There is great variety in settlement patterns among Nahua communities in the state of Mexico, which range from highly dispersed, formless agglomerates of houses to the lattice pattern characteristic of the colonial period. The former are found in the area of Texcoco, where the settlement pattern is closely linked to the irrigation system; this network determines the way streets and paths are laid out within the community. Here houses are next to cultivated terraces.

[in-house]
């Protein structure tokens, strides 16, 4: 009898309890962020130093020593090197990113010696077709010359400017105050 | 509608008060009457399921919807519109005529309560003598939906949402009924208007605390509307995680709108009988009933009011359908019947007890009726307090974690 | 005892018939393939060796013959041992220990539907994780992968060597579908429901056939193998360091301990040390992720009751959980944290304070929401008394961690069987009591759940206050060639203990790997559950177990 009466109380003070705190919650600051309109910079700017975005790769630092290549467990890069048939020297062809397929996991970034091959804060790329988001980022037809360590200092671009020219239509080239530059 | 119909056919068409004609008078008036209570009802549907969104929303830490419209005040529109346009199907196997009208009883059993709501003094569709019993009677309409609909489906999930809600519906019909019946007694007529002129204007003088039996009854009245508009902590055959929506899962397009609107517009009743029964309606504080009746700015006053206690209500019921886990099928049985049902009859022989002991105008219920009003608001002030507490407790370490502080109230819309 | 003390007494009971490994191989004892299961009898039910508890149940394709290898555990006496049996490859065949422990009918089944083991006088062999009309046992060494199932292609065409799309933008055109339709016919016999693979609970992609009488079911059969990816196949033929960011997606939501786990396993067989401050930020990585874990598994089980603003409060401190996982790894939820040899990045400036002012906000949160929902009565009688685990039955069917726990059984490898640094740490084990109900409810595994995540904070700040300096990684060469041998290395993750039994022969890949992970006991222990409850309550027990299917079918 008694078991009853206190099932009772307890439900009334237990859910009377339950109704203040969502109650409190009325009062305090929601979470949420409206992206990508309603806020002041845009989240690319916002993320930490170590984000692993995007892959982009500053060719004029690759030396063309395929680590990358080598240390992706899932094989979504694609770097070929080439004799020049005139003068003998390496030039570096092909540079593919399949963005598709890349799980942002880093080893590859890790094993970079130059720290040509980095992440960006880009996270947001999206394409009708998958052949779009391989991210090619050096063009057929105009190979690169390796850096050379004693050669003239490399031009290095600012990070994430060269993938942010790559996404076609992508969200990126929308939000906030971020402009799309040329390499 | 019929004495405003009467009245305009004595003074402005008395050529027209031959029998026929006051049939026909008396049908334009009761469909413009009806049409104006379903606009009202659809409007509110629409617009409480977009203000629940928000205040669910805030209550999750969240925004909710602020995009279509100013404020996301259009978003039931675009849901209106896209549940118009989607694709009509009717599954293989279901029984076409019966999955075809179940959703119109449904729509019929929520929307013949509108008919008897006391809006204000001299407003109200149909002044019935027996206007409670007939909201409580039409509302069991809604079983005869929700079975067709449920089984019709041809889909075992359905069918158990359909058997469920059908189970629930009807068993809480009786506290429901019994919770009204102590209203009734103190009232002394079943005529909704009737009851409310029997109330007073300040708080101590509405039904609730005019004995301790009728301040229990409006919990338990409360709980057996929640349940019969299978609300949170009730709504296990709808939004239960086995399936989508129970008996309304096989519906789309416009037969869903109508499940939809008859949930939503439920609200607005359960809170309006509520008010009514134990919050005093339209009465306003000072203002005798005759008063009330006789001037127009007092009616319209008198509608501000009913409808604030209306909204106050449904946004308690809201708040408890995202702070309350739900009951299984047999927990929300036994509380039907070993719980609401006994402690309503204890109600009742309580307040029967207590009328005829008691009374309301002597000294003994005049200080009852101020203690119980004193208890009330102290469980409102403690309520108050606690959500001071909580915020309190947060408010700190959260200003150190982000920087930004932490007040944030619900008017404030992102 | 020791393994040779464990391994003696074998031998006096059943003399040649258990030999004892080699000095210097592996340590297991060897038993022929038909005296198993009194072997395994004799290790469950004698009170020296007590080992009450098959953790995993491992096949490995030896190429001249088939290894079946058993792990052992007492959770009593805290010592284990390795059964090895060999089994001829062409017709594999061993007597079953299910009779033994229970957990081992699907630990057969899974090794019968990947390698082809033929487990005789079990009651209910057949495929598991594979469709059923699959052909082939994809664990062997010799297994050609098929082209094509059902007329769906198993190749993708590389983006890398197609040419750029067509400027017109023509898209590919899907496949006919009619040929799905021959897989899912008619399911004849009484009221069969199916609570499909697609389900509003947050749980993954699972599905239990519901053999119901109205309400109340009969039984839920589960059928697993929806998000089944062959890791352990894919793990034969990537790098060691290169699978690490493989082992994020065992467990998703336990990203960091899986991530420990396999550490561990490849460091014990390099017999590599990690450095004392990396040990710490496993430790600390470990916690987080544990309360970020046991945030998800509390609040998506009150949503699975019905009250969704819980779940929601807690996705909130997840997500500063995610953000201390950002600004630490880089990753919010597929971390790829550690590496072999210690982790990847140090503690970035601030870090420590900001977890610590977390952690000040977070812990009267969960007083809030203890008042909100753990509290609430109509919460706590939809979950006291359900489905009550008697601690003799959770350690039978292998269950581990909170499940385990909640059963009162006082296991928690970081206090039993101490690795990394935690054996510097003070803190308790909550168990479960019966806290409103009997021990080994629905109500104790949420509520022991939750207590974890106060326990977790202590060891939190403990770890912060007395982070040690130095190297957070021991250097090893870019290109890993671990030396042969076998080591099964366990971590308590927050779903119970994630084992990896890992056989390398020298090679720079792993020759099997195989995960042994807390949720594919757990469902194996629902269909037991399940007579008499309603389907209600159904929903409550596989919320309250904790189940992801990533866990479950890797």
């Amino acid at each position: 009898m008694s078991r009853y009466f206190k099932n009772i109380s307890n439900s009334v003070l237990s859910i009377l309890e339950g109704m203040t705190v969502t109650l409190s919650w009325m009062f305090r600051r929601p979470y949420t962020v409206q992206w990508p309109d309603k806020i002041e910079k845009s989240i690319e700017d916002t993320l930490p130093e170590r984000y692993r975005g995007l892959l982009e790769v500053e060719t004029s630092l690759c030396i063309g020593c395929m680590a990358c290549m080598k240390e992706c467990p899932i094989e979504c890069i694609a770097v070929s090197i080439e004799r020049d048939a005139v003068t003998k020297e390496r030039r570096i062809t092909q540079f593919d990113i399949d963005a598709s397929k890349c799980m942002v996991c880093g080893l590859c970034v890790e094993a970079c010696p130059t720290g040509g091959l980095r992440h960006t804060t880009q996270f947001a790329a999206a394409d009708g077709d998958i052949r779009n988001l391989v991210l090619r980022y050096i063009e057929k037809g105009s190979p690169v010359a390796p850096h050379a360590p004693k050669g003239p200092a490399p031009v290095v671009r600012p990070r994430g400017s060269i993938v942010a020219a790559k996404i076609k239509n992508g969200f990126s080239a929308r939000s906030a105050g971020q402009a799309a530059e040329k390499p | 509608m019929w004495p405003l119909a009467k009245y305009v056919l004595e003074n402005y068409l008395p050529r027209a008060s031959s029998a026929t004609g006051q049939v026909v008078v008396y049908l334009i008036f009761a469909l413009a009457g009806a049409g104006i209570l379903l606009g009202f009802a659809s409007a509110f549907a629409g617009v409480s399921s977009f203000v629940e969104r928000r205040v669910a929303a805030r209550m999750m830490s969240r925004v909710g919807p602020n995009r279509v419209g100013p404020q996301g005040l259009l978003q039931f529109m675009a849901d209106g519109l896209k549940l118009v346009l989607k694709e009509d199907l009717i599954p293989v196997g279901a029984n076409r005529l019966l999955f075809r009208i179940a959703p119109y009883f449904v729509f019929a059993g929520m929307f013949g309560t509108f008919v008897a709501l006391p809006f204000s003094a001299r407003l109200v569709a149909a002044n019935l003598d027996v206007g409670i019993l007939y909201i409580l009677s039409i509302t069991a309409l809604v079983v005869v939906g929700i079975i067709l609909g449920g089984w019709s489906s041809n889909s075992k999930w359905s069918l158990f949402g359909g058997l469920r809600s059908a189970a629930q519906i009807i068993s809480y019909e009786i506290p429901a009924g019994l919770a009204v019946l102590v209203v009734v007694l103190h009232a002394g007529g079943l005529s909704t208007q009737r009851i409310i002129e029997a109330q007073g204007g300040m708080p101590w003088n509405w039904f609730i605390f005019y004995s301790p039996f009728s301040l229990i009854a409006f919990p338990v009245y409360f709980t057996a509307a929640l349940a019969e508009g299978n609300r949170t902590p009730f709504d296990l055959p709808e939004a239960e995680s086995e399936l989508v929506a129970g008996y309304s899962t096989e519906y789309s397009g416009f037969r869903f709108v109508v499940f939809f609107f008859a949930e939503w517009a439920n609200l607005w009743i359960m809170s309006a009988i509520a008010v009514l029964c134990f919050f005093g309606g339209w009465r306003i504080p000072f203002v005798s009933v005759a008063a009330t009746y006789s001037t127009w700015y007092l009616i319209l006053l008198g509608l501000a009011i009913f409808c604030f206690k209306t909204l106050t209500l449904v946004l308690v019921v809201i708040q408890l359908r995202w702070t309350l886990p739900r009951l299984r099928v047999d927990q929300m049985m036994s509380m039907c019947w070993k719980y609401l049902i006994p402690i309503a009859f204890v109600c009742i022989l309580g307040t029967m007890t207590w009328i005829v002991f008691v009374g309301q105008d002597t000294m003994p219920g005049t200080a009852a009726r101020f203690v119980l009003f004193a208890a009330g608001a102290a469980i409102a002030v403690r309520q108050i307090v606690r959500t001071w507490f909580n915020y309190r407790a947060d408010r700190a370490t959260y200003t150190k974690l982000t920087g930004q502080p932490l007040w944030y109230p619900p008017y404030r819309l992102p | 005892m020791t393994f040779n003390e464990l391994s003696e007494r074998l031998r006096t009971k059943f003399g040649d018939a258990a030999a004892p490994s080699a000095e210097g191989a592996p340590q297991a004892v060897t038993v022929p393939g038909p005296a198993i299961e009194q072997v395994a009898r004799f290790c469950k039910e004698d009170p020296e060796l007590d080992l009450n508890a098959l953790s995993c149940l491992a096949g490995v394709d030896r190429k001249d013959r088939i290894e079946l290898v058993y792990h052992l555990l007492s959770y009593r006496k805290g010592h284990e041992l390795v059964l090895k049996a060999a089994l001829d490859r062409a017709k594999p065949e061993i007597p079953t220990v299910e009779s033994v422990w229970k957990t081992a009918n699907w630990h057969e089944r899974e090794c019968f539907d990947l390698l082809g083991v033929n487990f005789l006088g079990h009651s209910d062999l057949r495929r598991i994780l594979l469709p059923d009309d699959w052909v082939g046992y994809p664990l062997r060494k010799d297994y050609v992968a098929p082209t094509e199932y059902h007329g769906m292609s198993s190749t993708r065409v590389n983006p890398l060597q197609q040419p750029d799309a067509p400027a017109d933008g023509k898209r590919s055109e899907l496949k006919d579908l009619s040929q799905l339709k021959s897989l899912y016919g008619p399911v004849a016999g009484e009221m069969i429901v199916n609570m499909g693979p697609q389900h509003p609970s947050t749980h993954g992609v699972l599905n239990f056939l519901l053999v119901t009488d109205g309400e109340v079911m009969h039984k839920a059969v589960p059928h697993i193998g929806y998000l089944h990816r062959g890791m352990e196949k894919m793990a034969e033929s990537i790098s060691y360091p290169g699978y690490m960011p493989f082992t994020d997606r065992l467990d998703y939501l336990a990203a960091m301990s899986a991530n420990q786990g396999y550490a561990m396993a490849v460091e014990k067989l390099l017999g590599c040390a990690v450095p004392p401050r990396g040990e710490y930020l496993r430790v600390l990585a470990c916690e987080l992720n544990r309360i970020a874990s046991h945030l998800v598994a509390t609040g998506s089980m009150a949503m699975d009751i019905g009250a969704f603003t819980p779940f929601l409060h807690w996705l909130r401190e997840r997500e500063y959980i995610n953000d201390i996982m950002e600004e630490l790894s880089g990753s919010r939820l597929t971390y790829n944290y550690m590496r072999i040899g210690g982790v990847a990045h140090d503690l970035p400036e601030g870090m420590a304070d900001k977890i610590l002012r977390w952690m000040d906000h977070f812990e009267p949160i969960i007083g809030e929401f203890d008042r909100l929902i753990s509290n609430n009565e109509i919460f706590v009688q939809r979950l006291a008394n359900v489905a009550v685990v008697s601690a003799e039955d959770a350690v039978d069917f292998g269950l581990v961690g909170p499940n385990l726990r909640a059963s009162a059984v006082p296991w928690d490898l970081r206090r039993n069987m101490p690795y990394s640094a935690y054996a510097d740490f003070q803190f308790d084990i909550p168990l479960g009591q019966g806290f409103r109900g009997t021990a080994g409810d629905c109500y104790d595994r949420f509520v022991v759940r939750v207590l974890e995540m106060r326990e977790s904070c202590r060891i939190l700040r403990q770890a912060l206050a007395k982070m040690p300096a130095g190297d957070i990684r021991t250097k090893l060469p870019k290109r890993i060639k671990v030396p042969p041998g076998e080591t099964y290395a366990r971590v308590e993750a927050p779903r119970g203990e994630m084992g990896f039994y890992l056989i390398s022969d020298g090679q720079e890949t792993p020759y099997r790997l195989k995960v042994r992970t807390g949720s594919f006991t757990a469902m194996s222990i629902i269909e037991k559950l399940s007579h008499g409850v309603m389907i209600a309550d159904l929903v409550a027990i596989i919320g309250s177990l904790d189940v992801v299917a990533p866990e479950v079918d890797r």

In the southern part of the Valley of Toluca, the settlement pattern is in the form of an aggregation of houses around a church. The villages are generally located in small valleys near a source of water and are surrounded by broad extensions of agricultural land dependent on seasonal rainfall. Pueblos (towns) laid out in the Spanish rectangular form are also found in the Valley of Toluca, especially in areas near the plains. This same rectangular settlement pattern is found in the lower part of the slopes of Popocatepetl and Iztaccihuatl.